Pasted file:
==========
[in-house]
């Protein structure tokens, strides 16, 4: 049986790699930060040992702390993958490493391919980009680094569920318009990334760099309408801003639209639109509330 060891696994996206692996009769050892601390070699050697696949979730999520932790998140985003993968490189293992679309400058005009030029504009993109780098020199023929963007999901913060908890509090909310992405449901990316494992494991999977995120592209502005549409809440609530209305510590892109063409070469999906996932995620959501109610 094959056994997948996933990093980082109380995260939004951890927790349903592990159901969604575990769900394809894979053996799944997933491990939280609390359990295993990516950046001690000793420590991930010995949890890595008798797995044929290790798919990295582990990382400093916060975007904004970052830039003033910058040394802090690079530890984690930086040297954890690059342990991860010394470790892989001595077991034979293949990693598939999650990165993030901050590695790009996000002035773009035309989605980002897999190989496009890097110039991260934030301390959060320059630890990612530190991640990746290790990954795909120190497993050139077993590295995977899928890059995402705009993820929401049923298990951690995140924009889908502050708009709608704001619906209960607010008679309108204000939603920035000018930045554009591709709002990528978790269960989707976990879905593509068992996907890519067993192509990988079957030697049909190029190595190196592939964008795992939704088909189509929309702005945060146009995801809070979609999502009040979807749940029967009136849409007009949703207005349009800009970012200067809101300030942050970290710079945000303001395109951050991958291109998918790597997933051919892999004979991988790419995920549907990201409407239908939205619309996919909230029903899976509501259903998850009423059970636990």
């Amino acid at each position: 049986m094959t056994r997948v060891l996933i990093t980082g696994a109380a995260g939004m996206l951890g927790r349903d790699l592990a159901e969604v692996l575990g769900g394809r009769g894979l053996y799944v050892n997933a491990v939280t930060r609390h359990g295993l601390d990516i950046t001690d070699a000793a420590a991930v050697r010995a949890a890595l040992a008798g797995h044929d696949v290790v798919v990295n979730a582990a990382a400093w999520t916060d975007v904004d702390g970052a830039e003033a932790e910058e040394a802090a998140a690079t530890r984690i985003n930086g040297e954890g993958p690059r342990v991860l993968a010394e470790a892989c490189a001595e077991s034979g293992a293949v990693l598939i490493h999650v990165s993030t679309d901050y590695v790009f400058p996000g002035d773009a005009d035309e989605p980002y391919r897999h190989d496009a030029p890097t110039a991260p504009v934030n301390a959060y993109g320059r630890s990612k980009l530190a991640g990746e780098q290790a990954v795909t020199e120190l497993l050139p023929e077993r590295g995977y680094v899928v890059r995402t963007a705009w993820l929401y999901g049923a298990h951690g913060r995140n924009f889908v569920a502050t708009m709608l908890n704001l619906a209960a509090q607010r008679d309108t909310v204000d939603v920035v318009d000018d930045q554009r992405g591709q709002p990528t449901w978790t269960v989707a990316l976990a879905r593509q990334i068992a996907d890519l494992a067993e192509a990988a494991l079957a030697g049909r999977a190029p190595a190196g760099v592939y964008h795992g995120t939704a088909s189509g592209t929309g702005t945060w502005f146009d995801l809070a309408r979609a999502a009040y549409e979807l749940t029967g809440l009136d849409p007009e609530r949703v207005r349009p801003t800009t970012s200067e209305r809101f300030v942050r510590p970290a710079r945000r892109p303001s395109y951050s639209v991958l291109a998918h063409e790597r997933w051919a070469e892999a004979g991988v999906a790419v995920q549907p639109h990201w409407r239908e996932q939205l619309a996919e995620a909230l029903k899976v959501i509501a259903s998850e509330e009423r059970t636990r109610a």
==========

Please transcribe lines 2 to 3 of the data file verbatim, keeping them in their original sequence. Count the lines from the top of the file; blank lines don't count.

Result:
């Protein structure tokens, strides 16, 4: 049986790699930060040992702390993958490493391919980009680094569920318009990334760099309408801003639209639109509330 060891696994996206692996009769050892601390070699050697696949979730999520932790998140985003993968490189293992679309400058005009030029504009993109780098020199023929963007999901913060908890509090909310992405449901990316494992494991999977995120592209502005549409809440609530209305510590892109063409070469999906996932995620959501109610 094959056994997948996933990093980082109380995260939004951890927790349903592990159901969604575990769900394809894979053996799944997933491990939280609390359990295993990516950046001690000793420590991930010995949890890595008798797995044929290790798919990295582990990382400093916060975007904004970052830039003033910058040394802090690079530890984690930086040297954890690059342990991860010394470790892989001595077991034979293949990693598939999650990165993030901050590695790009996000002035773009035309989605980002897999190989496009890097110039991260934030301390959060320059630890990612530190991640990746290790990954795909120190497993050139077993590295995977899928890059995402705009993820929401049923298990951690995140924009889908502050708009709608704001619906209960607010008679309108204000939603920035000018930045554009591709709002990528978790269960989707976990879905593509068992996907890519067993192509990988079957030697049909190029190595190196592939964008795992939704088909189509929309702005945060146009995801809070979609999502009040979807749940029967009136849409007009949703207005349009800009970012200067809101300030942050970290710079945000303001395109951050991958291109998918790597997933051919892999004979991988790419995920549907990201409407239908939205619309996919909230029903899976509501259903998850009423059970636990």
């Amino acid at each position: 049986m094959t056994r997948v060891l996933i990093t980082g696994a109380a995260g939004m996206l951890g927790r349903d790699l592990a159901e969604v692996l575990g769900g394809r009769g894979l053996y799944v050892n997933a491990v939280t930060r609390h359990g295993l601390d990516i950046t001690d070699a000793a420590a991930v050697r010995a949890a890595l040992a008798g797995h044929d696949v290790v798919v990295n979730a582990a990382a400093w999520t916060d975007v904004d702390g970052a830039e003033a932790e910058e040394a802090a998140a690079t530890r984690i985003n930086g040297e954890g993958p690059r342990v991860l993968a010394e470790a892989c490189a001595e077991s034979g293992a293949v990693l598939i490493h999650v990165s993030t679309d901050y590695v790009f400058p996000g002035d773009a005009d035309e989605p980002y391919r897999h190989d496009a030029p890097t110039a991260p504009v934030n301390a959060y993109g320059r630890s990612k980009l530190a991640g990746e780098q290790a990954v795909t020199e120190l497993l050139p023929e077993r590295g995977y680094v899928v890059r995402t963007a705009w993820l929401y999901g049923a298990h951690g913060r995140n924009f889908v569920a502050t708009m709608l908890n704001l619906a209960a509090q607010r008679d309108t909310v204000d939603v920035v318009d000018d930045q554009r992405g591709q709002p990528t449901w978790t269960v989707a990316l976990a879905r593509q990334i068992a996907d890519l494992a067993e192509a990988a494991l079957a030697g049909r999977a190029p190595a190196g760099v592939y964008h795992g995120t939704a088909s189509g592209t929309g702005t945060w502005f146009d995801l809070a309408r979609a999502a009040y549409e979807l749940t029967g809440l009136d849409p007009e609530r949703v207005r349009p801003t800009t970012s200067e209305r809101f300030v942050r510590p970290a710079r945000r892109p303001s395109y951050s639209v991958l291109a998918h063409e790597r997933w051919a070469e892999a004979g991988v999906a790419v995920q549907p639109h990201w409407r239908e996932q939205l619309a996919e995620a909230l029903k899976v959501i509501a259903s998850e509330e009423r059970t636990r109610a």